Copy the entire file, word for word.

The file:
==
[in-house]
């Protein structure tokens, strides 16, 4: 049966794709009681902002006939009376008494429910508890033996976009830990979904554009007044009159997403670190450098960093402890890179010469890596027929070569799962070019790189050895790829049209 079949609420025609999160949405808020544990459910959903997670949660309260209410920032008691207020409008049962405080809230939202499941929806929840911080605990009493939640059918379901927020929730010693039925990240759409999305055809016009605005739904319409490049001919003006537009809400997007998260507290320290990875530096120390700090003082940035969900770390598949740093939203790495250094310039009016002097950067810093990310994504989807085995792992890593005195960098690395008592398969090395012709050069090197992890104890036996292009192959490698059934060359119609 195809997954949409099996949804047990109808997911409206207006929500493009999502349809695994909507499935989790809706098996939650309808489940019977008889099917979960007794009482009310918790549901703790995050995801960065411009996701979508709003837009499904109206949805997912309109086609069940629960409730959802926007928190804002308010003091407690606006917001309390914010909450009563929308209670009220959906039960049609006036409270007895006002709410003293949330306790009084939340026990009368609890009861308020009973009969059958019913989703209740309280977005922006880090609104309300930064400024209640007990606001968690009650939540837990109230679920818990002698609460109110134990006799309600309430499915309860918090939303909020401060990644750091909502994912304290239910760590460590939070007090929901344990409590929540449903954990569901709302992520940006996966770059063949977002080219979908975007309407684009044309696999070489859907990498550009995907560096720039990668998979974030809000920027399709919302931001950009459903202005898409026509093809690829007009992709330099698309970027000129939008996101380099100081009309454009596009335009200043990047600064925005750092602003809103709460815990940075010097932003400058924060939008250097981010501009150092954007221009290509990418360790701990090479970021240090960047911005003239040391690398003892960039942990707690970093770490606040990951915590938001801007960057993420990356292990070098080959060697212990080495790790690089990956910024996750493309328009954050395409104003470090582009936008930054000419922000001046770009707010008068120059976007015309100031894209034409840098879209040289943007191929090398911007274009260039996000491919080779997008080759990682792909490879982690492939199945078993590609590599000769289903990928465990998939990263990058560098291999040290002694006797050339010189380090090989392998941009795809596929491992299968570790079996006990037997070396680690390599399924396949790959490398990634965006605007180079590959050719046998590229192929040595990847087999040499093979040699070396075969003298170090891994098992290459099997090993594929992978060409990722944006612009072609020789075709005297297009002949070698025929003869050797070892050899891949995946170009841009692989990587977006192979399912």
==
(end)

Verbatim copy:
[in-house]
């Protein structure tokens, strides 16, 4: 049966794709009681902002006939009376008494429910508890033996976009830990979904554009007044009159997403670190450098960093402890890179010469890596027929070569799962070019790189050895790829049209 079949609420025609999160949405808020544990459910959903997670949660309260209410920032008691207020409008049962405080809230939202499941929806929840911080605990009493939640059918379901927020929730010693039925990240759409999305055809016009605005739904319409490049001919003006537009809400997007998260507290320290990875530096120390700090003082940035969900770390598949740093939203790495250094310039009016002097950067810093990310994504989807085995792992890593005195960098690395008592398969090395012709050069090197992890104890036996292009192959490698059934060359119609 195809997954949409099996949804047990109808997911409206207006929500493009999502349809695994909507499935989790809706098996939650309808489940019977008889099917979960007794009482009310918790549901703790995050995801960065411009996701979508709003837009499904109206949805997912309109086609069940629960409730959802926007928190804002308010003091407690606006917001309390914010909450009563929308209670009220959906039960049609006036409270007895006002709410003293949330306790009084939340026990009368609890009861308020009973009969059958019913989703209740309280977005922006880090609104309300930064400024209640007990606001968690009650939540837990109230679920818990002698609460109110134990006799309600309430499915309860918090939303909020401060990644750091909502994912304290239910760590460590939070007090929901344990409590929540449903954990569901709302992520940006996966770059063949977002080219979908975007309407684009044309696999070489859907990498550009995907560096720039990668998979974030809000920027399709919302931001950009459903202005898409026509093809690829007009992709330099698309970027000129939008996101380099100081009309454009596009335009200043990047600064925005750092602003809103709460815990940075010097932003400058924060939008250097981010501009150092954007221009290509990418360790701990090479970021240090960047911005003239040391690398003892960039942990707690970093770490606040990951915590938001801007960057993420990356292990070098080959060697212990080495790790690089990956910024996750493309328009954050395409104003470090582009936008930054000419922000001046770009707010008068120059976007015309100031894209034409840098879209040289943007191929090398911007274009260039996000491919080779997008080759990682792909490879982690492939199945078993590609590599000769289903990928465990998939990263990058560098291999040290002694006797050339010189380090090989392998941009795809596929491992299968570790079996006990037997070396680690390599399924396949790959490398990634965006605007180079590959050719046998590229192929040595990847087999040499093979040699070396075969003298170090891994098992290459099997090993594929992978060409990722944006612009072609020789075709005297297009002949070698025929003869050797070892050899891949995946170009841009692989990587977006192979399912």